The Witcher 3 GOTY Edition Review: Almost Flawless


The Witcher 3: Wild Hunt was one of the greatest games of 2015, really, it won Game of the Year. Like all winners, it is normal to see another version of the game released, that includes all DLC from the original release, in one package. The GOTY edition includes the main game, with all the updated features, the 16 free DLC packs, and the two phenomenal expansion packs, Blood and Wine, and Hearts of Stone.

I loved the Witcher 3 when it originally released, but it was not with its fair share of issues. Along its release year, CD Projekt RED, released a dozen patches to fix frame rate, add new UI elements, and squash all those nasty bugs. The GOTY edition, comes with an 80MB update, and that is it. This was assuring as I was worried I would have to redeem codes for the expansions, and do the updates again. However, this was not the case. It was a blessing to have to just pop the disc in and jump right into the game. We all know how big the original game was after all the patches and stuff, coming in at over 70GB. The GOTY eliminates the worry about deleting it too, as you will not need to download any patches again. 

The GOTY edition does not support your old save, and as someone who would have liked to go back and tidy up my quest log from the original game, this was disappointing. However, I can see how the game sets the mood for a new experience – a complete one. Starting off the game this time around, was very different, as the UI and gameplay elements have all been tweaked. The new inventory menu, which was introduced when Blood and Wine released back in May, made the starting hours of the game feel much less intimidating. It also ran much better in terms of visuals and frame rate, as the GOTY edition, has all the fixes built right into it.


For someone who has just started their Witcher experience for the first time in the GOTY edition, you will thoroughly enjoy the opening and starting hours more than I did, as I have already done it twice.

The tutorials are explained so much better than the original, and the tweaks and bug fixes, makes it feel like a polished-up RPG. We then have the fact that the game is so packed with content already, that the GOTY edition feels like an exquisite dessert buffet.

You know going into the game, that there will be so much to do, that you will need to dedicate a few hundred hours into it. There is no doubt that the game is so unique in this regard, and GOTY edition, really pushes the limit with its great value for money.   

The Witcher 3 has some pretty amazing features in it. Intense decision making, great loot system, the most beautiful open world to date, and great characters and a story to accompany it all. The main quest line will take you a hundred hours or so to get done, that is if you are really pushing it, while the two expansion packs, will add another 40 or so hours. You are looking at a game package with over 200 hours of content. There really is nothing like it when looking at a single player experience.


That is to say that the game is not flawless, although it is close enough, that it almost wins the prize. Combat has not changed, and still feels rather lackluster. You will still find yourself spamming the attack button to just get it over and done with so you can carry on exploring the great open world. Sure the tonics, which Geralt can produce to help him fight certain species with, add some depth to it, but unless you died a dozen times on that same werewolf, you will overlook this option.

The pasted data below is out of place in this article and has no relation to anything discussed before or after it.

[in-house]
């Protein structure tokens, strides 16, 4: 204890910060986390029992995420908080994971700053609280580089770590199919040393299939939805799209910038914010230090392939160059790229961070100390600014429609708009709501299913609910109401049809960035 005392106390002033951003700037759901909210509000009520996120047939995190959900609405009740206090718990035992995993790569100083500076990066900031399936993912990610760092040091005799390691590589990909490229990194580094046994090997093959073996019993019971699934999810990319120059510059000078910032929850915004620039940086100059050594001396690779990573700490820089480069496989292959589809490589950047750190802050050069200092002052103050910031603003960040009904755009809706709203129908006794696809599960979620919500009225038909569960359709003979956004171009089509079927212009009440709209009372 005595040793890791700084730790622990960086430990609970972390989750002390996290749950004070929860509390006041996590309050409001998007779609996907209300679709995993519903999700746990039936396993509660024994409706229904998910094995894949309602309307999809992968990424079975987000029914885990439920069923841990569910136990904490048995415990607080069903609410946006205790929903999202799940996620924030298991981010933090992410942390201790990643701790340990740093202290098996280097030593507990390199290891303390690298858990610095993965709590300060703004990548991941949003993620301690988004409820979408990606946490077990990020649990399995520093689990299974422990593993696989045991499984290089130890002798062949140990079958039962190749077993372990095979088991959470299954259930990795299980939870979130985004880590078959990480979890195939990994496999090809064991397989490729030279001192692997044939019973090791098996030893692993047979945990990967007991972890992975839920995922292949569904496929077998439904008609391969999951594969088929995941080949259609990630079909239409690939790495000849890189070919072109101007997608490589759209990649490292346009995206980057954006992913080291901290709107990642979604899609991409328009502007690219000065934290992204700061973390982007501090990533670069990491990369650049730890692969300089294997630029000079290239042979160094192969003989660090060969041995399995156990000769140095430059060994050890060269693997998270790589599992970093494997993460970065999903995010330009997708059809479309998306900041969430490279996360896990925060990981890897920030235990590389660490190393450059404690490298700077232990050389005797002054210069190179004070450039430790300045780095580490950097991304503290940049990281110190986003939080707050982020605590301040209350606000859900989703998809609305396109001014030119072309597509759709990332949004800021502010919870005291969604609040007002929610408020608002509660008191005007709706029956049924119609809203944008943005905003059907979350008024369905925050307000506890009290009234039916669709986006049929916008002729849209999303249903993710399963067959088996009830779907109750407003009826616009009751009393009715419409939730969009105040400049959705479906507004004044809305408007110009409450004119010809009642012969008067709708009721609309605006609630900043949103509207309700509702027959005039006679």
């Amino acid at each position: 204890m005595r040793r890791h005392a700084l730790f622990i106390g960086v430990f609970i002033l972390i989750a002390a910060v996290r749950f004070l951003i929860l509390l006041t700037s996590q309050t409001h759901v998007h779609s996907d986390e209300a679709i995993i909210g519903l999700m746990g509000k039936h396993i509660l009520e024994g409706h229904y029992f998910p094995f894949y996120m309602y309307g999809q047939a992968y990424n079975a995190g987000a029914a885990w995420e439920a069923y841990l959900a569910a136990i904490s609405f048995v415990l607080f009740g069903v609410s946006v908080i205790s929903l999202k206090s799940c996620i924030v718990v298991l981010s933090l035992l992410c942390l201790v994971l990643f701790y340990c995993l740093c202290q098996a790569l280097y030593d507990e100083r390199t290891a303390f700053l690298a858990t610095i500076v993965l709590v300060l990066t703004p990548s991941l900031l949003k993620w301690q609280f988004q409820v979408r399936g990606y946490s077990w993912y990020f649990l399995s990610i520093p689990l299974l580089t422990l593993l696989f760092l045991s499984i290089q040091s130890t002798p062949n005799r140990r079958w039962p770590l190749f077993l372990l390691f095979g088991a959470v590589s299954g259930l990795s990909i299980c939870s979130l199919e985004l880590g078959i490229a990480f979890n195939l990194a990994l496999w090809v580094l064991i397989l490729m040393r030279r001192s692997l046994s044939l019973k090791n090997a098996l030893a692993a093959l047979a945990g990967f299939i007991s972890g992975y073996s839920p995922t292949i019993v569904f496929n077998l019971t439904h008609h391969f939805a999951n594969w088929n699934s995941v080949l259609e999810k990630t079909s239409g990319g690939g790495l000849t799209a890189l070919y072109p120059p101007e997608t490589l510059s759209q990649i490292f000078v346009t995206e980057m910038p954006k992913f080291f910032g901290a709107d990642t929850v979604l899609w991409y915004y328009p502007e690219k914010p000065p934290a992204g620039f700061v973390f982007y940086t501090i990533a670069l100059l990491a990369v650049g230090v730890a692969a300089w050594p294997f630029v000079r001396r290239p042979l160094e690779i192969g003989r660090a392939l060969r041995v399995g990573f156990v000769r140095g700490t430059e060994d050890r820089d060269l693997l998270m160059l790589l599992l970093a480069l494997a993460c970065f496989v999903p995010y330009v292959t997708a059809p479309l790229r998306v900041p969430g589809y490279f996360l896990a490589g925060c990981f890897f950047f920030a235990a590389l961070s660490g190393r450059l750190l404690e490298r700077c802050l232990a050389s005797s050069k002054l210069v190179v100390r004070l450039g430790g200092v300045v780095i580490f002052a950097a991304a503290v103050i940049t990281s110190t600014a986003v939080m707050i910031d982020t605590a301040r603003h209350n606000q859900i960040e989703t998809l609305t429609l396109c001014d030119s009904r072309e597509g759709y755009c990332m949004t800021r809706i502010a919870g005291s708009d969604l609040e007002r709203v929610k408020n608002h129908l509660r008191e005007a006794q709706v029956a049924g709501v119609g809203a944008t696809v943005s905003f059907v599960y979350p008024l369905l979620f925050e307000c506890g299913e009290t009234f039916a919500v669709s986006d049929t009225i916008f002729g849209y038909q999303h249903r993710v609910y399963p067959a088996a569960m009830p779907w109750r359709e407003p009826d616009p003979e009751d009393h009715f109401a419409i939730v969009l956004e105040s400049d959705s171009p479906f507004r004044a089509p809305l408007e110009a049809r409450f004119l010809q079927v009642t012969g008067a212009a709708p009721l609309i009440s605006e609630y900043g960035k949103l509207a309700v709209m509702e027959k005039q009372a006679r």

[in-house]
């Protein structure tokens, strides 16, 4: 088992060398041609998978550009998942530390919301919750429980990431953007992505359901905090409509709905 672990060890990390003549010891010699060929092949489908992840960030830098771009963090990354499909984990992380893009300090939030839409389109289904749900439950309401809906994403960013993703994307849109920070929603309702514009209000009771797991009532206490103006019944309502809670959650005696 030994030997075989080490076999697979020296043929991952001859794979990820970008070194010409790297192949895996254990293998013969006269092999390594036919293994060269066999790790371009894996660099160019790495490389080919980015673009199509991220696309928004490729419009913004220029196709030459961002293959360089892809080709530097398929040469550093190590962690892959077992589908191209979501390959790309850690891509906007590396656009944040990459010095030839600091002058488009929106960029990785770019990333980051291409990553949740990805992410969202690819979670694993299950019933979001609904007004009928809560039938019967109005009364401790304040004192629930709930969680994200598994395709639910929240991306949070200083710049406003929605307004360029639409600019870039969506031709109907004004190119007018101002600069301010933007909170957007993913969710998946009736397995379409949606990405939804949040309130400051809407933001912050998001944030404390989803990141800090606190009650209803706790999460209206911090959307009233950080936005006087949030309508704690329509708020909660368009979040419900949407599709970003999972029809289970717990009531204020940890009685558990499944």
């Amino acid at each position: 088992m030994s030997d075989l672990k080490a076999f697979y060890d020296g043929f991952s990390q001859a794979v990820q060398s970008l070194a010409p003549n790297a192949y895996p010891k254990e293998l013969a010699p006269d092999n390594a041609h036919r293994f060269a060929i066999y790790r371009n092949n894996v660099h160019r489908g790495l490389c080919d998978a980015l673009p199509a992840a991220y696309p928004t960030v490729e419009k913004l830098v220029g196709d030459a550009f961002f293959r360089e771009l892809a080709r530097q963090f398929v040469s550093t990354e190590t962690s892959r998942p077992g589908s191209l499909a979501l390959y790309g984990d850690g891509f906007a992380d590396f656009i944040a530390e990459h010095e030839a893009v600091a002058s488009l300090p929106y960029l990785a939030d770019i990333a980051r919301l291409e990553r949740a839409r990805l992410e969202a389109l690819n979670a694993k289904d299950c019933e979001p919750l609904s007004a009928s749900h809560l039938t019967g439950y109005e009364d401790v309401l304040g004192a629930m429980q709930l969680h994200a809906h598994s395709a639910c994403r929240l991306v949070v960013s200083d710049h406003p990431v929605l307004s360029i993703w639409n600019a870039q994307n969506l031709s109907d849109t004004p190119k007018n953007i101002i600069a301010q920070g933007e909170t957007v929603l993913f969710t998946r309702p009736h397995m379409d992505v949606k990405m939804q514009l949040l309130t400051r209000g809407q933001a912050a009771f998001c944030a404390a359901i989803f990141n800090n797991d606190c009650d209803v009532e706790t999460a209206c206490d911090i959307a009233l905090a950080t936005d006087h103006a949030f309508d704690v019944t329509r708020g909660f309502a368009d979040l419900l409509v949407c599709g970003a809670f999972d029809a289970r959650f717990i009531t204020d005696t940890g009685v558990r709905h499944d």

The Hearts of Stone expansion adds in the Runewright feature, a new layer of equipment enhancements, but this is only available after you reach a certain level. The same goes for the new mutations in Blood and Wine. I could not help but feel that all this should have been available from the start, given that this is a full experience that relies on players starting out fresh. Although I did not get all the way to the end of the main campaign, I did wish to take advantage of the new expansion pack features, without actually getting to the new areas, by first reaching the right level. 


You then have the option to play the expansions without playing the main game. This is great for players who might have sold their old copy without playing them. You can jump right into the new areas, and experience the new features and quests with a pre-determined equipment set. Really, the amount of content here for newcomers, and fans alike, is beyond anything I have ever experienced. It kind of gives me the sense of a great video game collection, that have been re-released with much more content. 

The Witcher 3: Game of the Year Edition, is a massive package of content. The game already pushed the boundaries last year with its gripping story, and was a technical achievement in so many areas. The GOTY edition, takes all that which we loved, and puts it together in a package that feels like a complete adventure. No need to download anything, just pop the disc in and play. For newcomers, the Witcher 3: Game of the Year Edition, is the ultimate experience, and for those who have played it already, if you don't have the expansions, then this might be your saving grace, as it is a steal at R599. 

Geralt & Ciri image credit: Witcher Facebook


Marco Cocomello: Twitter / MWEB GameZone: Twitter | Facebook | YouTube

Marco is the owner and founder of GLITCHED. South Africa’s largest gaming and pop culture website. GLITCHED quickly established itself with tech and gaming enthusiasts with on-point opinions, quick coverage of breaking events and unbiased reviews across its website, social platforms, and YouTube channel.

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